“I’ve prayed more in one weekend than I think I have in the whole last month altogether,” I blurt as we sit around the campfire, grey smoke and starless night wrapping our faces in darkness. I mean it as a compliment. One of the details that set the Jumping Tandem Retreat apart from so many others I’ve attended is the prayer, woven like a gossamer thread throughout the entire weekend, tying us together with the word-breath of the Holy Spirit.
That said, when Emily suggests in our hotel room early on Saturday morning that we pray together before our sessions, I utter “Okay!” a little too shrilly as I whirl around to face her. She glimpses my wild eyes before I can hide my fear. “Or I could just pray for us,” she offers in a voice delicate as a butterfly’s wing.
So we sit on the edge of her bed and we pray amid wrinkled sheets and rumpled blankets as the radiator whirs hot air. Emily lifts our heart’s desires to Heaven, praying that the Holy Spirit will speak through us; that the women in our sessions will be filled with God and love and hope; that our voices will stay strong and steady.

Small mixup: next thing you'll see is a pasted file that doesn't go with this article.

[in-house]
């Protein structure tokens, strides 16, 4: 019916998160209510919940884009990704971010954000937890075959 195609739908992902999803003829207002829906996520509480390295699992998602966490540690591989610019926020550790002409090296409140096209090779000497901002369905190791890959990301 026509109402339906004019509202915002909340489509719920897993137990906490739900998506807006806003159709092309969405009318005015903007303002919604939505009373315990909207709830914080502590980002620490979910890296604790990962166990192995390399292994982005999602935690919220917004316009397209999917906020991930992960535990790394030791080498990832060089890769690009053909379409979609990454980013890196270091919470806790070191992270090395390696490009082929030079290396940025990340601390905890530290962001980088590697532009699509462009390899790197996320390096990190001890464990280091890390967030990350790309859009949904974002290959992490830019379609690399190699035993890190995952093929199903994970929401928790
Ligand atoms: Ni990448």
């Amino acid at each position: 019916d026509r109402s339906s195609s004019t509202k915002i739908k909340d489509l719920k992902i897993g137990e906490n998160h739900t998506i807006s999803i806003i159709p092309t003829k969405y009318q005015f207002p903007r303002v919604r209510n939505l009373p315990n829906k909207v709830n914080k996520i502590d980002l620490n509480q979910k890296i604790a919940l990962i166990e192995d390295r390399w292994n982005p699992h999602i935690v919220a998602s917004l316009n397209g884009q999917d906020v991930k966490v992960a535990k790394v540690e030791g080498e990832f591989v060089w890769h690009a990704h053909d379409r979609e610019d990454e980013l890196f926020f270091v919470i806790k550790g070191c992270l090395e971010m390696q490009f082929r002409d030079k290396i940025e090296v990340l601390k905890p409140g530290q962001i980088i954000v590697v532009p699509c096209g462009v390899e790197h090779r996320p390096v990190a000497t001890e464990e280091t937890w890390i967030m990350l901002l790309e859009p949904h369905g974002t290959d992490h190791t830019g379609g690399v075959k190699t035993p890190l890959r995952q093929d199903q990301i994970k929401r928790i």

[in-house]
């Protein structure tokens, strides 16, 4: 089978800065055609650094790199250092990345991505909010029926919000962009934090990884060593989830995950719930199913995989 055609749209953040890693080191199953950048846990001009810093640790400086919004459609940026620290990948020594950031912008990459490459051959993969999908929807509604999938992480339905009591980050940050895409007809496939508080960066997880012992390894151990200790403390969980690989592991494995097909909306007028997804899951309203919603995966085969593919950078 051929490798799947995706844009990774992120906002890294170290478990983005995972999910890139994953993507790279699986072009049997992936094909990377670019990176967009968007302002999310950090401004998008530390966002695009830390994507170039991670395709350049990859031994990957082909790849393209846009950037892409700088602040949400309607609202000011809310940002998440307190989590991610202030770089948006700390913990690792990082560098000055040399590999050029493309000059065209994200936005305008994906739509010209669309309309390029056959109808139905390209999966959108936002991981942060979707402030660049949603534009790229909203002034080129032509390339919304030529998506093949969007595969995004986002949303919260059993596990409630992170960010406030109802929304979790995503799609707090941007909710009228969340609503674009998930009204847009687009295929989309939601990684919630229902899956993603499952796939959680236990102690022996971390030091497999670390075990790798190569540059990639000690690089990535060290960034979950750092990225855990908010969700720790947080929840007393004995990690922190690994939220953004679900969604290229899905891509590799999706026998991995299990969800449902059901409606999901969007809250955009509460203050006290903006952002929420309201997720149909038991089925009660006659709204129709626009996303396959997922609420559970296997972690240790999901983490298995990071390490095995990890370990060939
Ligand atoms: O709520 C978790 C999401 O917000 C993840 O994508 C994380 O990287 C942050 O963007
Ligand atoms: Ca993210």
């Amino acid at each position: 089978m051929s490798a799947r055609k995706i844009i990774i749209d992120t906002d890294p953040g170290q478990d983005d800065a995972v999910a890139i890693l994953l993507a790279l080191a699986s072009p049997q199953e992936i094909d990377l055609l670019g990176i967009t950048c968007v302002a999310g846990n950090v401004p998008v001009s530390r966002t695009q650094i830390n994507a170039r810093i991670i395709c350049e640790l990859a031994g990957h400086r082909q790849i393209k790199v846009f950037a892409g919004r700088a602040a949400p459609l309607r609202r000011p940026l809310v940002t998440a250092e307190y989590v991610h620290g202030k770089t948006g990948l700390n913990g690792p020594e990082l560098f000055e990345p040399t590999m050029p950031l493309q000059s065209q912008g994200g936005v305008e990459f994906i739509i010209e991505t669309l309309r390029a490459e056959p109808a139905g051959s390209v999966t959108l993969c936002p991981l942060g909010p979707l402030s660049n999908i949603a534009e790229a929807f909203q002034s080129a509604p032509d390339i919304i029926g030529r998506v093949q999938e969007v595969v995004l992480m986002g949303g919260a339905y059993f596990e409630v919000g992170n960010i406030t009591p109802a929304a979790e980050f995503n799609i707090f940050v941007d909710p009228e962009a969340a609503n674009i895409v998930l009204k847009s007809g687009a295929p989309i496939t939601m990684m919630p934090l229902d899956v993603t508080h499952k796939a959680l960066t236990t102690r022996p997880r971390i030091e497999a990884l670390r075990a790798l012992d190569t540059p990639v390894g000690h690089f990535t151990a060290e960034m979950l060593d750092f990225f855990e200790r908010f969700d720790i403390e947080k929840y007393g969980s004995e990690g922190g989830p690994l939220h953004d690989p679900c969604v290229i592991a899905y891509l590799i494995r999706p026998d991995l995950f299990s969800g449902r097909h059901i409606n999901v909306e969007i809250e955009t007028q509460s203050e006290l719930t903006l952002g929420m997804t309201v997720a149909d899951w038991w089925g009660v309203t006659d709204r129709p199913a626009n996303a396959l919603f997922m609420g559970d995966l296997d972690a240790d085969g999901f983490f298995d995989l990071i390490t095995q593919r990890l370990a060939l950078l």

Surrounded by all these prayer warriors makes me feel inadequate at first. Not just Emily, but Jennifer, Glenda, Nasreen, Deidra, Sandy, Holley, Lisa-Jo, Helen – eloquent, graceful, grace-filled pray-ers, every one of them. My palms sweat as we stand in a circle, holding hands on the first evening. I’m praying I won’t have to pray out loud.
“I’m not much of a pray-er out-loud-er,” I confess on our last night, as we gather in the small sitting area to encourage Jennifer before her keynote address. But as I bow my head, nodding and murmuring here and there as others offer their gratitude and praise, I realize it’s okay. There is room for all kinds here – the vocal praise, the murmur, the quiet nod.
It’s not how we pray that matters, or even how articulate or inarticulate we are, but simply the offering itself. No matter how it’s conveyed, in groans or poetry, shouts or whispers, a word of praise or a plea for help always reaches God’s ears.
And for that, I lift up my own silent Amen.
How comfortable are you praying aloud in a group? If the thought of it makes you wiggy (like me), do you have any advice to offer that’s helped you in the past?
* Photo of hands grasped in prayer by Laura Boggess.